Passive Detection of Misbehaving Name Servers
October 2013 • Technical Report
In this report, the authors explore name-server flux and two types of data that can reveal it.
Software Engineering Institute
CMU/SEI Report Number
DOI (Digital Object Identifier):10.1184/R1/6576071.v1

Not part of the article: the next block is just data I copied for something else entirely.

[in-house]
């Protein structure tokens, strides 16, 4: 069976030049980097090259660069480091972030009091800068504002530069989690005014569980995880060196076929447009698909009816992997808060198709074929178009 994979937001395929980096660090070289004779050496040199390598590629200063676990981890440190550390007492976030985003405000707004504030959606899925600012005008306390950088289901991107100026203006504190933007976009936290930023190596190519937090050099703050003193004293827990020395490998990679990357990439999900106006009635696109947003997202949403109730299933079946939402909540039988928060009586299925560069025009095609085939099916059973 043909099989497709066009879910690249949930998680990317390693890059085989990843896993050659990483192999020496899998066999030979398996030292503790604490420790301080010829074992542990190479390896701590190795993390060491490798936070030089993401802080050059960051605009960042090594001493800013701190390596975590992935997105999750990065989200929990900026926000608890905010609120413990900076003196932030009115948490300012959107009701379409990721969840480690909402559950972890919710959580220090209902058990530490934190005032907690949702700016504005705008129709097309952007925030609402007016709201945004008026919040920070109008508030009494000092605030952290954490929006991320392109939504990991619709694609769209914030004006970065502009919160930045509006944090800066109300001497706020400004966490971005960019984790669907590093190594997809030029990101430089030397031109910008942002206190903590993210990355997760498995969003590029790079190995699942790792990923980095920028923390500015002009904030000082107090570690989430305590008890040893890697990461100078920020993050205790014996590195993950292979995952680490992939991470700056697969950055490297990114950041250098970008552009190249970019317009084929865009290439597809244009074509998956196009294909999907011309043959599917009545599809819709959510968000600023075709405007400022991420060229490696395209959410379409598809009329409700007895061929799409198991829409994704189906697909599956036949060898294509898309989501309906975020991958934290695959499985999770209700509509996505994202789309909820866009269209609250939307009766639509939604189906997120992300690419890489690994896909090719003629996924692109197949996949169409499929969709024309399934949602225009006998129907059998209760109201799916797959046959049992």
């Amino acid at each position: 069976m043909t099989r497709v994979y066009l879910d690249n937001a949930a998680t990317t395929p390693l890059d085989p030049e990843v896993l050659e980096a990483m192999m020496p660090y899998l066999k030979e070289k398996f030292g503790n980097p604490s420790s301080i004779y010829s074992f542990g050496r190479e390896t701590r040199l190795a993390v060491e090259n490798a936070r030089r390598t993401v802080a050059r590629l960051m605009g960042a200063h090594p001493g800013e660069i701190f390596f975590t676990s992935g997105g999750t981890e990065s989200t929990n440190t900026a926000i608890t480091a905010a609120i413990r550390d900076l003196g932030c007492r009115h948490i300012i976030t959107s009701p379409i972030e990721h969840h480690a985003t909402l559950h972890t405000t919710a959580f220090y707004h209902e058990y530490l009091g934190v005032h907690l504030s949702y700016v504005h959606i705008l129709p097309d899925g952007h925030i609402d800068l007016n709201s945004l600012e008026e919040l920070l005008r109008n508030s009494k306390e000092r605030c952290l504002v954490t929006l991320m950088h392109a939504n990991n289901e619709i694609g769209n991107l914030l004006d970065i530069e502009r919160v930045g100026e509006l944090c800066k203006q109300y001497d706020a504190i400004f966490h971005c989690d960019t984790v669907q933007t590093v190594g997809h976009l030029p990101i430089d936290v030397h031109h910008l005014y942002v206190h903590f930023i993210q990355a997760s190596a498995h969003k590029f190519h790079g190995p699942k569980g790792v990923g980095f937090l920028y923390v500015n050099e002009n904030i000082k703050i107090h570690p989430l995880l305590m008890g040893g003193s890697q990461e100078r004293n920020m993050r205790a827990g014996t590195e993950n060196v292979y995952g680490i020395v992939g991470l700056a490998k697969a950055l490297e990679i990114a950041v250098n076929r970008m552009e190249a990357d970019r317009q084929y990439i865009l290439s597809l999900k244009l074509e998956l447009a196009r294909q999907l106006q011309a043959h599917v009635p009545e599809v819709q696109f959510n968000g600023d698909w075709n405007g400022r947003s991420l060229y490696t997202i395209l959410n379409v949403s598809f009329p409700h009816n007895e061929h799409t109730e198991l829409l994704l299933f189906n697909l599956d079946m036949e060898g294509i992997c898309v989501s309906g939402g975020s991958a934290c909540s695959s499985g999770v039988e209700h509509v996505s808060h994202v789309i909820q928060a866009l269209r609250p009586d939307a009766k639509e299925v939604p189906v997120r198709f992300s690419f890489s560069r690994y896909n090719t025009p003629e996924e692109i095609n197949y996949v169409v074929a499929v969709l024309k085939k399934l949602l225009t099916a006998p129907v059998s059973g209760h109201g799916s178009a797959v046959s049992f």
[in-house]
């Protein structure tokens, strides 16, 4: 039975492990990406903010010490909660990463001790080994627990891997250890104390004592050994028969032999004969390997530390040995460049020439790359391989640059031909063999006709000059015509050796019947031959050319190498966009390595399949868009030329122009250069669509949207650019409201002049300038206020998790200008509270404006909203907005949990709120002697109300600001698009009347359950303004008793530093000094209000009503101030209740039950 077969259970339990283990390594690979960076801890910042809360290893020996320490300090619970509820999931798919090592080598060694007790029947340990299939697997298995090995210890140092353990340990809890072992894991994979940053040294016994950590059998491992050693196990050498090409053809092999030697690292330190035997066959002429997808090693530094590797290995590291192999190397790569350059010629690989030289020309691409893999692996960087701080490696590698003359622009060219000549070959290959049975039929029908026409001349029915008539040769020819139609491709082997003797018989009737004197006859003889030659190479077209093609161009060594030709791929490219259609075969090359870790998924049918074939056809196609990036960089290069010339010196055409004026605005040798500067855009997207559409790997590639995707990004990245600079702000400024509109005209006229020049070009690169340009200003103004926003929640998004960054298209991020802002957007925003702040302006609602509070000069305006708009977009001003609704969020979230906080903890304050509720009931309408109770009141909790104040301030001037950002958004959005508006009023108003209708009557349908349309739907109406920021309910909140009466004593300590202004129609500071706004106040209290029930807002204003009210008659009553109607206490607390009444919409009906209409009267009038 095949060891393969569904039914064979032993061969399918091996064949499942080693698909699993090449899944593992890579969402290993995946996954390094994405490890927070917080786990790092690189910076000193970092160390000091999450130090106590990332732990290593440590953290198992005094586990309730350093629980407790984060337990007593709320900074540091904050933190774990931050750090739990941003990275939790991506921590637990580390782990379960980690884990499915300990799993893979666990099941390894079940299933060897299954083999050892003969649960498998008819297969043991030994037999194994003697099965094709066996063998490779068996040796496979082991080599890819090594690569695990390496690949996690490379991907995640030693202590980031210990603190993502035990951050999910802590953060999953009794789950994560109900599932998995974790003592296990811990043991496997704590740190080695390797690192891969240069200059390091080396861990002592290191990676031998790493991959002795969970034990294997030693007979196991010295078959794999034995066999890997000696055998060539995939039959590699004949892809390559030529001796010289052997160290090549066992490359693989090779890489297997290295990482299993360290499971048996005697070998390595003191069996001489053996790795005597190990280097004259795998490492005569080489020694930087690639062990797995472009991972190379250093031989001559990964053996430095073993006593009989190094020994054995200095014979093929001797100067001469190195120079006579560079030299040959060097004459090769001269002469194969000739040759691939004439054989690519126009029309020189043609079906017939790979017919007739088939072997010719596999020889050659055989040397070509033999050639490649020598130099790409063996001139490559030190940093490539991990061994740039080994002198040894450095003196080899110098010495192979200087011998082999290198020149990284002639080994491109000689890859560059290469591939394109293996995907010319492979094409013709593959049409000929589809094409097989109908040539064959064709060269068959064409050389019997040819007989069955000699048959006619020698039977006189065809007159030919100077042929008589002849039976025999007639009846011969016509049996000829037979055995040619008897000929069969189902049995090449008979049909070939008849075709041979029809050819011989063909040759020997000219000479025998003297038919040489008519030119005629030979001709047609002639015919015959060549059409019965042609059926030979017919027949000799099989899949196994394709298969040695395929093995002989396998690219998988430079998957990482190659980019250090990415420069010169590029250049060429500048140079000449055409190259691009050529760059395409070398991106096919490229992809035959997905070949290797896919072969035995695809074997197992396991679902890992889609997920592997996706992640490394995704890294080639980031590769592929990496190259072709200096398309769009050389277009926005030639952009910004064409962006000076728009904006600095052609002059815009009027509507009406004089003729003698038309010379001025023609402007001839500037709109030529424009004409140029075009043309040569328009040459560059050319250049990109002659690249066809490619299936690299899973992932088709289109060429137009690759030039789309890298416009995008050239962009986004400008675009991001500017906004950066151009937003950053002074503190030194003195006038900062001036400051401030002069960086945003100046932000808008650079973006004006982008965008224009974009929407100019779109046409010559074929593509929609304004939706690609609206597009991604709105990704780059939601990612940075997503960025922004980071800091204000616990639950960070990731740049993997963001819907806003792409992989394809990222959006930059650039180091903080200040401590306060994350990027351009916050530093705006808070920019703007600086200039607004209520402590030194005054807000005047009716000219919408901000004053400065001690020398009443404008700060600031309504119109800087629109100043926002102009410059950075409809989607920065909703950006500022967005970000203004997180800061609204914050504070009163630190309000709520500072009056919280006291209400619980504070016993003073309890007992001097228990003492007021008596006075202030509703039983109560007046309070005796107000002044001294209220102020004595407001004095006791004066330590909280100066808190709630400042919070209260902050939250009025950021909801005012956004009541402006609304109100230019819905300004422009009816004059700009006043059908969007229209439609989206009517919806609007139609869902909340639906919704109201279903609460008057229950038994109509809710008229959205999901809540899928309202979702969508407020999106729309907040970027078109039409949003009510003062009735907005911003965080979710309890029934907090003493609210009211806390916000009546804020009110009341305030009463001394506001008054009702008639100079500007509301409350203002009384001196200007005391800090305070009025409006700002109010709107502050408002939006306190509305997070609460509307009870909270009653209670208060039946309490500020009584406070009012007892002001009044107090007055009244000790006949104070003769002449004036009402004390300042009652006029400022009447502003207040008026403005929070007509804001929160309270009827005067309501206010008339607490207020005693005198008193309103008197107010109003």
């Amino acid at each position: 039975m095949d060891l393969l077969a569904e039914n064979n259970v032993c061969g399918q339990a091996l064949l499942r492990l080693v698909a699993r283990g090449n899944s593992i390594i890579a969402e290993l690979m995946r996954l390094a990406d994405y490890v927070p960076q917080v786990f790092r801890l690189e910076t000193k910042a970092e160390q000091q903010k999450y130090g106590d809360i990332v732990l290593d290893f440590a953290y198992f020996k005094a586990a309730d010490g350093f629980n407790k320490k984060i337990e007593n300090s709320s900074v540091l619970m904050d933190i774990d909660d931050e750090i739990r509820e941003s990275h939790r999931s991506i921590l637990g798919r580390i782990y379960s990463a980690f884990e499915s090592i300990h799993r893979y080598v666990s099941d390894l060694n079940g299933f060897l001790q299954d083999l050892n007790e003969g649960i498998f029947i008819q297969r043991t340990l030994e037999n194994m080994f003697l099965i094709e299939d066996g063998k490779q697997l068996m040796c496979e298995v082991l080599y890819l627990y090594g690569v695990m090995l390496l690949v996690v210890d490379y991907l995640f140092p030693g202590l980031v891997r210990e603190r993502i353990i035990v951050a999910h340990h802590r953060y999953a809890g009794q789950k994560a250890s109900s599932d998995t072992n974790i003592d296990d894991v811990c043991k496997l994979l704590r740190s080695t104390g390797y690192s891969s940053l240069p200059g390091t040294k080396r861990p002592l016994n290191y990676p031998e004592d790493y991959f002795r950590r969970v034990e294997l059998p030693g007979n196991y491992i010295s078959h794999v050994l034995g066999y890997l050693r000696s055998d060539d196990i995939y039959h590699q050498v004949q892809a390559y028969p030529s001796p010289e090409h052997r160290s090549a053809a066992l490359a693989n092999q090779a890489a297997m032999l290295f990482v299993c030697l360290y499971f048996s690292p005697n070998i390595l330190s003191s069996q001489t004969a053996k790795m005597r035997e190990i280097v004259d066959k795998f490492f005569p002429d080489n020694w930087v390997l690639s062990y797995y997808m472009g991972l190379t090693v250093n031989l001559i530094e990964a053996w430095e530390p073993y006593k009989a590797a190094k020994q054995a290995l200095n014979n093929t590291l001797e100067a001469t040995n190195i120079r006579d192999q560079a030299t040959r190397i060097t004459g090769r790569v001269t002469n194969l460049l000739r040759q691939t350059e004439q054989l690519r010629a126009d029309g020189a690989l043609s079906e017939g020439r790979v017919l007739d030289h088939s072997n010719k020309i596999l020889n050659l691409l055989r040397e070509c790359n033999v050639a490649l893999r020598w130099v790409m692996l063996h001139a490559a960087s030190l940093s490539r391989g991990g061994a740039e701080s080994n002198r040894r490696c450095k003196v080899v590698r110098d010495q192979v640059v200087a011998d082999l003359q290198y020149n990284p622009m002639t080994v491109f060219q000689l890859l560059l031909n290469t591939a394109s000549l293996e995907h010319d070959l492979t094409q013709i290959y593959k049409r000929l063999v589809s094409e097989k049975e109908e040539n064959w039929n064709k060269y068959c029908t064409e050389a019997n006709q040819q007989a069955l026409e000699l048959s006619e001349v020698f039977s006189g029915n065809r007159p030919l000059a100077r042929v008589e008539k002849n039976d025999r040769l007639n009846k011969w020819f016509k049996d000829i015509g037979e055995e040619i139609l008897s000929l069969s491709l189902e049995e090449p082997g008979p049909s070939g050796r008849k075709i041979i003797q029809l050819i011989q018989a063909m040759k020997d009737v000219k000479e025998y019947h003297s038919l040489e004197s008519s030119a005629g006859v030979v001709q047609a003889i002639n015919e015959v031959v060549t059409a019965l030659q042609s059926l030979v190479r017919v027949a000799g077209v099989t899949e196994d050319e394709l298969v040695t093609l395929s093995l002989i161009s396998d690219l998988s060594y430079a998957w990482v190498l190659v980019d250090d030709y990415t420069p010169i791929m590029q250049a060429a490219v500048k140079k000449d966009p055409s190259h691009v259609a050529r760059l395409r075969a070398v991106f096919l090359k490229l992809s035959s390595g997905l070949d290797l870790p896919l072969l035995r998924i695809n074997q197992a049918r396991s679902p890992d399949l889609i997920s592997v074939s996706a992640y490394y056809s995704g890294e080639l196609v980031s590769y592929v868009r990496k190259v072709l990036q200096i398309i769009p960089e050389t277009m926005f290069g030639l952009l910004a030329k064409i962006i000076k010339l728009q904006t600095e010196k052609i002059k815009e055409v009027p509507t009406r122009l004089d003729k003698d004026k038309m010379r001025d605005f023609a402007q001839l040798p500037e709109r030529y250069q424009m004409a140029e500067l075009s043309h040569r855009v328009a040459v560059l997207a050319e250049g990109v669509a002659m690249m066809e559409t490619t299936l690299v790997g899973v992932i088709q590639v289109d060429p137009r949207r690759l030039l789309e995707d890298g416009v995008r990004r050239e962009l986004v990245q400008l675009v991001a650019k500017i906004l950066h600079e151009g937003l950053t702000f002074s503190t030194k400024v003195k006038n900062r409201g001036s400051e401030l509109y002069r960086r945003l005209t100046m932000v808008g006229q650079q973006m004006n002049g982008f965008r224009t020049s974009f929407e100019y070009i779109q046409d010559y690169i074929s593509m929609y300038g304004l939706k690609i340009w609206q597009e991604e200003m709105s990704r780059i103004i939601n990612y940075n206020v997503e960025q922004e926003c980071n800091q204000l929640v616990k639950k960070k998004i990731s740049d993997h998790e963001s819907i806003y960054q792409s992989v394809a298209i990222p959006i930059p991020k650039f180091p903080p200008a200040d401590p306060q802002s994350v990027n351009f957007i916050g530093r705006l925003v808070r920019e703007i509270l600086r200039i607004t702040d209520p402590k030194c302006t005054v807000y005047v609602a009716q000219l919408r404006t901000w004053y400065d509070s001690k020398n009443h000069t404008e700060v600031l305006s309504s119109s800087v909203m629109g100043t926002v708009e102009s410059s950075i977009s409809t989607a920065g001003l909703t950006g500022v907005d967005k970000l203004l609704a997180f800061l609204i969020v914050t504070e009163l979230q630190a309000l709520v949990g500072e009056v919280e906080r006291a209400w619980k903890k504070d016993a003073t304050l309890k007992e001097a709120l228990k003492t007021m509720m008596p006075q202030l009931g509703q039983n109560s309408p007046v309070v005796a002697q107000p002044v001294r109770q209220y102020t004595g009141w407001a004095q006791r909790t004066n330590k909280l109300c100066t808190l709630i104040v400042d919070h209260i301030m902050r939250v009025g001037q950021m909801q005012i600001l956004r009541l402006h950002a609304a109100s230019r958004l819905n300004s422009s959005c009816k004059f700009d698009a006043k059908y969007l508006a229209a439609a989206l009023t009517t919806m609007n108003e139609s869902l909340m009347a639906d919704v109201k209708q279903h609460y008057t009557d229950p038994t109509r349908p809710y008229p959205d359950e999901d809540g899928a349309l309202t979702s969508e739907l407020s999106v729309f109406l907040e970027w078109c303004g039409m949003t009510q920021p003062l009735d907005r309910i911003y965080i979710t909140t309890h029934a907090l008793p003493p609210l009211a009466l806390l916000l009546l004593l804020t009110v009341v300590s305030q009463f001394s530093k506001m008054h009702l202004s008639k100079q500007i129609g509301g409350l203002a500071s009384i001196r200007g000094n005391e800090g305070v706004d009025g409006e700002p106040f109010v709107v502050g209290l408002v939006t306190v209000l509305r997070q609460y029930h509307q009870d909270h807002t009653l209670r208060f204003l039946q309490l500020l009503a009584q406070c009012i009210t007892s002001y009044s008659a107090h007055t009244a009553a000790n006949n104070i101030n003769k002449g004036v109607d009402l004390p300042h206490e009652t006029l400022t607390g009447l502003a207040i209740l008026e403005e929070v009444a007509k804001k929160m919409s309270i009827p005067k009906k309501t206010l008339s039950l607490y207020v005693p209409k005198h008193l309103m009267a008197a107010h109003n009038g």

In the process of categorizing malicious domains, distinguishing between suspicious and benign name servers can allow the name servers themselves to be acted against. Name servers do not normally change internet protocol (IP) addresses frequently. Domains that do change IP addresses quickly or often are said to exhibit IP flux, which can allow services, such as web pages that deliver malicious content, to circumvent defenders' attempts to block their IP addresses. IP flux in a name server's domain may be a sign that the name server is suspicious. This report demonstrates that name-server flux exists and is ongoing. Furthermore, there are two types of data that can reveal IP flux in domain name system (DNS) servers: passively collected DNS messages and the contents of several large, top-level domains' official zone files.